• "And Still We Rise": Open Pedagogy and Black History at a Rural Comprehensive State College

      Beatty, Joshua F.; Hartnett, Timothy C.; Kimok, Debra; McMahon, John (2020)
      Chapter begins: In Spring 2019, students at The State University of New York College at Plattsburgh (SUNY Plattsburgh) researched, designed, and built And Still We Rise: Celebrating Plattsburgh’s (Re)Discovery of Iconic Black Visitors (ASWR), an exhibit in the Feinberg Library on prominent Black political and cultural figures who had visited the college since the 1960s. The thirteen students in African-American Political Thought (Political Science 371), taught by Dr. John McMahon, researched in the college’s archives and secondary sources to curate photos, text and multimedia for physical and virtual exhibits....
    • Developing Scientific Womanpower: Gender and the Cold War-Era Science Fair

      Adams, Ellen E.; Beatty, Joshua F. (2014-05-24)
      This paper examines the intersection of gender and science in the U.S. during the Cold War by looking at girls' participation in science fairs. Official rhetoric encouraged both boys and girls to develop their skills in science and technology in the interest of national security, and in the years after World War II science fairs became popular vehicles for the display and promotion of science. Although boys participated in larger numbers than girls, young women were visible participants in science fairs, both at the local level and in national competitions such as the Westinghouse Science Talent Search (established in 1942) and the National Science Fair (begun in 1950).
    • Digital Commons as a Tool for Outreach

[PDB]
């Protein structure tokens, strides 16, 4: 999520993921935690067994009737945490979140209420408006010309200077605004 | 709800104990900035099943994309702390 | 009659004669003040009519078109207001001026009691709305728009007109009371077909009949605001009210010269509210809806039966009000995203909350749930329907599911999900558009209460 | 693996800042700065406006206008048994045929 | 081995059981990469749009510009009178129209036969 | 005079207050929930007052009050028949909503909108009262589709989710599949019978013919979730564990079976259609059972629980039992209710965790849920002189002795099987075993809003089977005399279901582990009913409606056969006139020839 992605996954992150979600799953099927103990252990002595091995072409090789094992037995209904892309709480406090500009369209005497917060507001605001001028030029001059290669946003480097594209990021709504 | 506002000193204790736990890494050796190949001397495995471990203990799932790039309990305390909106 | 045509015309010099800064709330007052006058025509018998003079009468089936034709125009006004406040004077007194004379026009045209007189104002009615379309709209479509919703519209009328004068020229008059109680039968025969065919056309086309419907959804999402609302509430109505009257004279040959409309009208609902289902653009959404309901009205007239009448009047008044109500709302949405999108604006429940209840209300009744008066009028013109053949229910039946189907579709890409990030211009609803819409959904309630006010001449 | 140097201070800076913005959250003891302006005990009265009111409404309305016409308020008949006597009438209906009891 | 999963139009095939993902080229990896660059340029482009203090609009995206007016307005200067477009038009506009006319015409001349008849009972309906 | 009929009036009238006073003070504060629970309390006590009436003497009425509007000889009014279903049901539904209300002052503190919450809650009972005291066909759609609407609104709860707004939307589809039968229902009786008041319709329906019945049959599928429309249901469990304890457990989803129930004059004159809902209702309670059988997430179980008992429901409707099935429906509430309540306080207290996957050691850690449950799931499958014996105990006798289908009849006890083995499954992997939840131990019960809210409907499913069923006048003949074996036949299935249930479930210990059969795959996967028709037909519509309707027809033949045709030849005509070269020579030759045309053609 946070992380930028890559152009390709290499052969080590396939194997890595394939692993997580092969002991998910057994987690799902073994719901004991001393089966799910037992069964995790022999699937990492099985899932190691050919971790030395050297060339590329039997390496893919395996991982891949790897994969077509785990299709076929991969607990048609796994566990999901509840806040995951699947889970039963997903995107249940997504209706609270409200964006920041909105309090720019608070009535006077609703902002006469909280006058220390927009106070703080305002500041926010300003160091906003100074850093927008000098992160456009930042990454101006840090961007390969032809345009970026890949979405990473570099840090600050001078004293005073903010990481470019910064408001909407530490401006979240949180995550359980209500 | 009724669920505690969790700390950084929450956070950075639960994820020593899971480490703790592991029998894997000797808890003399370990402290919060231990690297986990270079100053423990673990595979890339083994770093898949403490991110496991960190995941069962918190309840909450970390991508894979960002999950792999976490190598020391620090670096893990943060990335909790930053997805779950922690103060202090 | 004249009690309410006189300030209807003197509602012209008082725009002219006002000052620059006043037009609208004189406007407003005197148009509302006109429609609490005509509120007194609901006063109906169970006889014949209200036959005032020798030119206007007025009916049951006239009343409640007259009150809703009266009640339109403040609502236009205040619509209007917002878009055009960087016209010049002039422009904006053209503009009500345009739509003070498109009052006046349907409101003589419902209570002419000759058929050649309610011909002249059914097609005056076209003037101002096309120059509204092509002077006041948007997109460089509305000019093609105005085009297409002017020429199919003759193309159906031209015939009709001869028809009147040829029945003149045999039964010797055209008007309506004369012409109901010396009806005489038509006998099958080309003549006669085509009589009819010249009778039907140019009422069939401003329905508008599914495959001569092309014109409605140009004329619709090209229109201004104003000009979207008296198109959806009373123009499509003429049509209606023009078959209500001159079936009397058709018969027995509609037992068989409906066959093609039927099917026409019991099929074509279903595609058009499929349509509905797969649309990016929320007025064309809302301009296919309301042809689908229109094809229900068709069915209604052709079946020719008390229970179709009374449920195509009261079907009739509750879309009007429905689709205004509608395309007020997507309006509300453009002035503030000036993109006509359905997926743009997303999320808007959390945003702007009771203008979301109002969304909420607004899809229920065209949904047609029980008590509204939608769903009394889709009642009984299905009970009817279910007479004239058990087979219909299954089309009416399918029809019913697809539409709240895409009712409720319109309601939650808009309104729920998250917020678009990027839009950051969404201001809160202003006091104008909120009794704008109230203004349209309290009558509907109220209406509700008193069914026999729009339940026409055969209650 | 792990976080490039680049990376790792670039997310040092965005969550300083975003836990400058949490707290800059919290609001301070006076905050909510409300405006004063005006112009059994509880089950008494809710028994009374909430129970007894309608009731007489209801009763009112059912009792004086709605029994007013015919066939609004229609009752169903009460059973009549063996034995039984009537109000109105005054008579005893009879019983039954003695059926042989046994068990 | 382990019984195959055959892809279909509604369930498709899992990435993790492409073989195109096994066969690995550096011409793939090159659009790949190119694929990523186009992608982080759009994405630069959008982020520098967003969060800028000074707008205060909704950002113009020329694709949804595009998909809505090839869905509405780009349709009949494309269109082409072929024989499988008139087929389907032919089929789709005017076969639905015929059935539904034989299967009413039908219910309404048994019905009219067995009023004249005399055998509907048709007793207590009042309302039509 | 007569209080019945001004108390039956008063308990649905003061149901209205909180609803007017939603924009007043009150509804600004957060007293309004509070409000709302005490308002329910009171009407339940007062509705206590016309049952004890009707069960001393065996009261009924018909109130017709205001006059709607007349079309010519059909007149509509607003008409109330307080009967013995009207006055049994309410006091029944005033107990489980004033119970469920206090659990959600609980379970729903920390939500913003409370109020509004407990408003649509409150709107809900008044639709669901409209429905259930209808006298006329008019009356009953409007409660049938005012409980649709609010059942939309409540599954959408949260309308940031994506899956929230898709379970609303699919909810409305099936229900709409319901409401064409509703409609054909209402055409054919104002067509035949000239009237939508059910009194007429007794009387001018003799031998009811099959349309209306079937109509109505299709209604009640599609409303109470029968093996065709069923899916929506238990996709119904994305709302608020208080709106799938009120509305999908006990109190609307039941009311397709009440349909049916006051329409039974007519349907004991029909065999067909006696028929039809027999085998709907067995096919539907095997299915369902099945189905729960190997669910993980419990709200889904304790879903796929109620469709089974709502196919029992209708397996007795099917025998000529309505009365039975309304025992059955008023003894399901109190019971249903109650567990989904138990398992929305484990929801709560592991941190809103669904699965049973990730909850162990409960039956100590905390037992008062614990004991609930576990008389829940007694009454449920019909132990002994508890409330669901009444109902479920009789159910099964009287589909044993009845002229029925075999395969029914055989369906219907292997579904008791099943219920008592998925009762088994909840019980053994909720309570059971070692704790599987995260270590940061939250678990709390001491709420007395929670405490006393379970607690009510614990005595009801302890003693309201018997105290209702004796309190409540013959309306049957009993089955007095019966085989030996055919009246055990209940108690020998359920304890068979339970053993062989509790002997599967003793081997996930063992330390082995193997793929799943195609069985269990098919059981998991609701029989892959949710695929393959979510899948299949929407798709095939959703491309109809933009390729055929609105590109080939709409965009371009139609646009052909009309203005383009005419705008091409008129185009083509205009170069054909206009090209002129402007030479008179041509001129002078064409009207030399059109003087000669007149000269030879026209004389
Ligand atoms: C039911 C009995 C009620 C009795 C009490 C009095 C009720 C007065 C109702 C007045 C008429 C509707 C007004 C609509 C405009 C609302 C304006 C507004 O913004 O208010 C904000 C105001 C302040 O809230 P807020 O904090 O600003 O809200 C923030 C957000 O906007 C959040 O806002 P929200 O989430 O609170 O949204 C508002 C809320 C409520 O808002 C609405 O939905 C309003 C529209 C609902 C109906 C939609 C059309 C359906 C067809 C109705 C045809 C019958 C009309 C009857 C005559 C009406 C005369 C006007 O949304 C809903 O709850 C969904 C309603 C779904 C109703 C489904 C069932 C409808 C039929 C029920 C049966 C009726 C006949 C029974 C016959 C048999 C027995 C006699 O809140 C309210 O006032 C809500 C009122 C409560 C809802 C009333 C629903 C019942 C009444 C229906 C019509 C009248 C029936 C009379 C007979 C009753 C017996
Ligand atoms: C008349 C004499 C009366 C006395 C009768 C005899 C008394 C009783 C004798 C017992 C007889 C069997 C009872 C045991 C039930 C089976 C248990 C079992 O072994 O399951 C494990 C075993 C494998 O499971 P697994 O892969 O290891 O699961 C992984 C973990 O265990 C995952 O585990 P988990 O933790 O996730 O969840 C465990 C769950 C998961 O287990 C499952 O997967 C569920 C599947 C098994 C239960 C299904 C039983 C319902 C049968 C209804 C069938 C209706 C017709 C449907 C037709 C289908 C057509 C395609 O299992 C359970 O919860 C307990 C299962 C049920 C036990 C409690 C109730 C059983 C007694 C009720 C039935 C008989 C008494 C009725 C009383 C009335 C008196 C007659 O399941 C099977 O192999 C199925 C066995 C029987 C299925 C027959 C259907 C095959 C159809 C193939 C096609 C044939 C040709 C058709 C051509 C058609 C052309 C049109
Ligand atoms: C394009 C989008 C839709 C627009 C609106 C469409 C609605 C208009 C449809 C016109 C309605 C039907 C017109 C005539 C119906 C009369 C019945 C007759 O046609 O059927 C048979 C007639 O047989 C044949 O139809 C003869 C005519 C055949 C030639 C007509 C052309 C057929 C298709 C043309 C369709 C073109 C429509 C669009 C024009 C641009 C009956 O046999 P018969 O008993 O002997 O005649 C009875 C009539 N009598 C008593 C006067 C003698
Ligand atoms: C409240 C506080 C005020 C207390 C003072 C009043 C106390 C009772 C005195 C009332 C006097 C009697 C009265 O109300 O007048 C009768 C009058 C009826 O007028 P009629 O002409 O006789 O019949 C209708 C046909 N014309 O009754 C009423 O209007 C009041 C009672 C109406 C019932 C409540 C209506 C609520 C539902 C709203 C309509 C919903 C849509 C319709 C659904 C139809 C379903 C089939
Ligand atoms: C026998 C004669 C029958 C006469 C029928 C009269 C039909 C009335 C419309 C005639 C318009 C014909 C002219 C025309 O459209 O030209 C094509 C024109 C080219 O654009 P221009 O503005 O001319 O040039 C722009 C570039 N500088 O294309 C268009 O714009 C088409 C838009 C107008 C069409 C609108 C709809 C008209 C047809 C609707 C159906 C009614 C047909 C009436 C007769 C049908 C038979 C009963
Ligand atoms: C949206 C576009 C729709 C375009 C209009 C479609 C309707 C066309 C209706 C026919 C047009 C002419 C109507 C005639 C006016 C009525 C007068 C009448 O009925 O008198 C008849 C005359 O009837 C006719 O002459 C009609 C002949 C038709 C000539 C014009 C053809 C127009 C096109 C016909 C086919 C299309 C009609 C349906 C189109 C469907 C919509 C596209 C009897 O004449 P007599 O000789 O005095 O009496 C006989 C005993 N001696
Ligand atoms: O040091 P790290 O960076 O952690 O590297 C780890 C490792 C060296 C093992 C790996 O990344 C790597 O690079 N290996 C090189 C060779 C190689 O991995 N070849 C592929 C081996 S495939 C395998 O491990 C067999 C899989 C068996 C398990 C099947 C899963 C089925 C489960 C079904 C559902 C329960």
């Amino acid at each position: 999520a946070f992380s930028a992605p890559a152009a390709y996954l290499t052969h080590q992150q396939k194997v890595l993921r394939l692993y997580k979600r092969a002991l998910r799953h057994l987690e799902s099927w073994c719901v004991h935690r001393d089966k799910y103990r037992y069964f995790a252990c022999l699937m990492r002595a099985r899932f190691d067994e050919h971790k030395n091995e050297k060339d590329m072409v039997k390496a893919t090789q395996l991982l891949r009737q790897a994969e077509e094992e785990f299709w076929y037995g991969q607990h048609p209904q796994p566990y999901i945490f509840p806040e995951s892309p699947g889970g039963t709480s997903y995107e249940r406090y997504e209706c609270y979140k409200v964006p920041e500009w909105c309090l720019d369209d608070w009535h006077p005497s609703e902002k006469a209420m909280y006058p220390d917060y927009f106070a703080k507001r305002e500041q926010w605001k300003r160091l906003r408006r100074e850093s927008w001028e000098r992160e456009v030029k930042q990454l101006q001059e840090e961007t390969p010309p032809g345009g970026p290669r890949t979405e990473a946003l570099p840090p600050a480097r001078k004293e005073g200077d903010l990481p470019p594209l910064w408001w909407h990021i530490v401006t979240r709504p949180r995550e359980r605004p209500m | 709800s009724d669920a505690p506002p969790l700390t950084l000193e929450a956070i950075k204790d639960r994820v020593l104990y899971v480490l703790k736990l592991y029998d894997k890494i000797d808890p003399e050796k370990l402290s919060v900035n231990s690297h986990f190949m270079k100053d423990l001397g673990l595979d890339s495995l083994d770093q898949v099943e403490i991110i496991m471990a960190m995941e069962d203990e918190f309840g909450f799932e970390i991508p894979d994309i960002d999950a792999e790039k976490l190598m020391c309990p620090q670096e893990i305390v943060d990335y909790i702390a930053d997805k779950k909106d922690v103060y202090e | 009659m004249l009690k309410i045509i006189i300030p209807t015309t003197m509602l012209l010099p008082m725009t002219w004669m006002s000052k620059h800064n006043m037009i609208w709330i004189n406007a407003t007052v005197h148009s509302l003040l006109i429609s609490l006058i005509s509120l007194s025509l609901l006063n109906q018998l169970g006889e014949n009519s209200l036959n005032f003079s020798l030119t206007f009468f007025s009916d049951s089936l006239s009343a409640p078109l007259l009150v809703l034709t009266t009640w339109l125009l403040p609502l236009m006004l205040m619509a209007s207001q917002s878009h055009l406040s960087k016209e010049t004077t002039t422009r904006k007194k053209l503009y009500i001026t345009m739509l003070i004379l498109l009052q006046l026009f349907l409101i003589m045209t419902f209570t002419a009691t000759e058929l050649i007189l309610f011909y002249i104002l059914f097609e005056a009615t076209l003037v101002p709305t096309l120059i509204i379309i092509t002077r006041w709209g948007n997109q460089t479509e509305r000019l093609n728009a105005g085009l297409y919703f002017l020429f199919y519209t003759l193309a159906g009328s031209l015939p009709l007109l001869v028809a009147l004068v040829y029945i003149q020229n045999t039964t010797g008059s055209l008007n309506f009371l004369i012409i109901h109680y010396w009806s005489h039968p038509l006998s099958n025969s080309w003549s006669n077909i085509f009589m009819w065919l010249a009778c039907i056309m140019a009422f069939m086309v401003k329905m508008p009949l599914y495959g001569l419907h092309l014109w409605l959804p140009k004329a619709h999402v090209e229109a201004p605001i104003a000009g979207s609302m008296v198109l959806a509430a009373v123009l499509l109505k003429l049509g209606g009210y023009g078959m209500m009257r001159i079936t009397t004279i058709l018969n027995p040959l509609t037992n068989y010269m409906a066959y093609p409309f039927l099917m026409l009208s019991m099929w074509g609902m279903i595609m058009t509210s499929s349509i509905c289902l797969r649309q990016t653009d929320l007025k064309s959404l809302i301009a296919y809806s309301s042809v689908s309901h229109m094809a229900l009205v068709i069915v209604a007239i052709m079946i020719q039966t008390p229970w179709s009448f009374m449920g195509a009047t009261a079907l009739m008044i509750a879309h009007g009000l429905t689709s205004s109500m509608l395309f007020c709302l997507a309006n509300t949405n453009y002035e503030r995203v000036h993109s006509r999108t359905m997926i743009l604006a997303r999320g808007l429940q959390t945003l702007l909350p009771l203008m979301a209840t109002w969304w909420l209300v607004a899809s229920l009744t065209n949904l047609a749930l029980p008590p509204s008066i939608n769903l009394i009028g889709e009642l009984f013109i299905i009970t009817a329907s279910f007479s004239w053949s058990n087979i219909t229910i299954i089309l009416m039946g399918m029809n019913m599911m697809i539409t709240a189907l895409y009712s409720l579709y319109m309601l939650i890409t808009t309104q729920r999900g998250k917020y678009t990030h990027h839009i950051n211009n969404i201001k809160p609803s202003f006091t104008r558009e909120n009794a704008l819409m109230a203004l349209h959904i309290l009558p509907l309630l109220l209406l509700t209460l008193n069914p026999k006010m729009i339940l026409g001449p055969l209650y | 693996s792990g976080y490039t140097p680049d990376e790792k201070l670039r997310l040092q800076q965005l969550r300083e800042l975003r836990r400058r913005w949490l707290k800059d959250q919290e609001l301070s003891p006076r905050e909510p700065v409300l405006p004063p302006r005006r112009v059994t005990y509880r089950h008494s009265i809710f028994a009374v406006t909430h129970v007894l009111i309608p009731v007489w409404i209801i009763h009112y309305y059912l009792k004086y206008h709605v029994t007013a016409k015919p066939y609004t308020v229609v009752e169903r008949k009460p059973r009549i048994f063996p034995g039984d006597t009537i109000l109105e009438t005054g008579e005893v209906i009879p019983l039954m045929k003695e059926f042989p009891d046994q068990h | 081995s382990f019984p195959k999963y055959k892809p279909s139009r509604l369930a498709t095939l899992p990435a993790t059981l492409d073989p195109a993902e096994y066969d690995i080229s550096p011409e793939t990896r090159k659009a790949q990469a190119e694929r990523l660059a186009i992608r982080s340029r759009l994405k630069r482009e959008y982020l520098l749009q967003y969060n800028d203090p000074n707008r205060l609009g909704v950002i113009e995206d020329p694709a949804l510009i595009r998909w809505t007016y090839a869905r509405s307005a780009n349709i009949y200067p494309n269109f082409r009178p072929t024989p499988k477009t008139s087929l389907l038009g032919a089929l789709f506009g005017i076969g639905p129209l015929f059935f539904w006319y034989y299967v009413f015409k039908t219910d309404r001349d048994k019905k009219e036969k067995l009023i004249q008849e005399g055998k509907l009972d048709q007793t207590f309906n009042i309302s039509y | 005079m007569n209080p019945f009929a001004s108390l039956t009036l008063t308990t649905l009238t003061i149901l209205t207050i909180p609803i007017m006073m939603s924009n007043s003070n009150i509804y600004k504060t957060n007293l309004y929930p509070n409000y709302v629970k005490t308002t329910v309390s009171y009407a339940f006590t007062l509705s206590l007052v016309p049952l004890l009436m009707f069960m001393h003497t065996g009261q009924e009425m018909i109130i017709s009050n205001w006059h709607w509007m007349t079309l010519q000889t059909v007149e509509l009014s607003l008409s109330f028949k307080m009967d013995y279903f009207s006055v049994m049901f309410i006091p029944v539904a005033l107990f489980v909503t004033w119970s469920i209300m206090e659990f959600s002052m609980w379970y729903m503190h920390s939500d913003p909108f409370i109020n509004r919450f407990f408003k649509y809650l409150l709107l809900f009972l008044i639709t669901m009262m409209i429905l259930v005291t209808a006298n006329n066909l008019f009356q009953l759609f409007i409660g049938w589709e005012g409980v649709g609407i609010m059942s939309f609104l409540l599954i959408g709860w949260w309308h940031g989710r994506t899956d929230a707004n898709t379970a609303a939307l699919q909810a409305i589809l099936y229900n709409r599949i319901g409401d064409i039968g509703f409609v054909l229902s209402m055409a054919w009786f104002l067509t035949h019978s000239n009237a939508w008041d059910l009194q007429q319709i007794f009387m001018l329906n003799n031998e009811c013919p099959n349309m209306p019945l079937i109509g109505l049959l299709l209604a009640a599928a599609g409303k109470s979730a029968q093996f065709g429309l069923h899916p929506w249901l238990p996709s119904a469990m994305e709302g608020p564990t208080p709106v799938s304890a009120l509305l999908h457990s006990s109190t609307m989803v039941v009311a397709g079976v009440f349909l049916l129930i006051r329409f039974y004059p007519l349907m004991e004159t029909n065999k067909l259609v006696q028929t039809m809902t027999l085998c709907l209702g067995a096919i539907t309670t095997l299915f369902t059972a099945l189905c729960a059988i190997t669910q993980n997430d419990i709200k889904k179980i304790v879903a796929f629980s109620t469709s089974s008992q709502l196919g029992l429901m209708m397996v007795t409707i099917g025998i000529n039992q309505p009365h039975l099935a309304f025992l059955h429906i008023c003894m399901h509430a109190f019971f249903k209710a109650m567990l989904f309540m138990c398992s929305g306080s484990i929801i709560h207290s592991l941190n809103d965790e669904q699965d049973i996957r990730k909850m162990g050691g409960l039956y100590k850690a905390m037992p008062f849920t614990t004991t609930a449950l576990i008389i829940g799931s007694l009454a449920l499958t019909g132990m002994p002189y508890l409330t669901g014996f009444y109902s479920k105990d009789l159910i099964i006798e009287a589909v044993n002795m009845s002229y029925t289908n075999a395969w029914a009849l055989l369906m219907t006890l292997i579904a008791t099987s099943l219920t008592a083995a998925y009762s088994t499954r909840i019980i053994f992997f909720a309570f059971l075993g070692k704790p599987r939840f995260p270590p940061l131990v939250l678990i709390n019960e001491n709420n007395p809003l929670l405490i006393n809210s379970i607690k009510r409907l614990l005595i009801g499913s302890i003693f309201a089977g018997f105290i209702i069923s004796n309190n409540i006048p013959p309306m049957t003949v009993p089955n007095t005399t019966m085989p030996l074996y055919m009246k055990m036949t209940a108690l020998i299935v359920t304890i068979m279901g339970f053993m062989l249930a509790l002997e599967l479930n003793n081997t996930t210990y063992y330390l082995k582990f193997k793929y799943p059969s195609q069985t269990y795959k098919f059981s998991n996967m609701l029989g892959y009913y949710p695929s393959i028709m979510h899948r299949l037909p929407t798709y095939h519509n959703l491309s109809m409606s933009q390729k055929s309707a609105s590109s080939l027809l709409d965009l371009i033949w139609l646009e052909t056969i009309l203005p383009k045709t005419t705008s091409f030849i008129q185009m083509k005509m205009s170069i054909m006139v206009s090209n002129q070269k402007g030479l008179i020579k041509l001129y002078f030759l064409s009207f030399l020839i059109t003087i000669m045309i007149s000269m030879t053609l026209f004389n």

Beatty, Joshua F. (2013)
      This presentation describes SUNY Plattsburgh’s use of Digital Commons to increase outreach to faculty and students. I explain the origins of this approach, discuss how librarians work with faculty to co-administer series, provide examples of this collaboration, and, finally, examine a particular setback that sheds light on the strengths and weaknesses of the outreach approach.
    • Locating Information Literacy within Institutional Oppression

      Beatty, Joshua F. (In the Library with the Lead Pipe, 2013-09-24)
      The ACRL's draft Framework for Information Literacy in Higher Education represents a chance to undo the neoliberal assumptions of earlier information literacy standards. Despite some positive changes, the language of the Framework still reinforces existing structures of power. The Framework relies on a rhetoric of crisis and on the metaphors "information marketplace" and "information ecosystem." These metaphors naturalize information resources as a series of walled gardens that might instead have been part of a larger commons.
    • Reading Freire for First World Librarians

      Beatty, Joshua F. (2015-06-02)
      Librarians in the nascent critical information literacy movement have embraced the dialogical, problem-posing educational model that Paulo Freire described in Pedagogy of the Oppressed. But less well known are Freire's later works addressed specifically to First World educators, in which he clarifies and expands upon his earlier writing as if in dialogue with this particular audience. These pieces can help the critically-minded librarian think through important issues surrounding authority, expertise, and our relationships with students, faculty, and administrators.
    • The "French Traveller," Patrick Henry, and the Contagion of Liberty

      Beatty, Joshua F. (2011-03-26)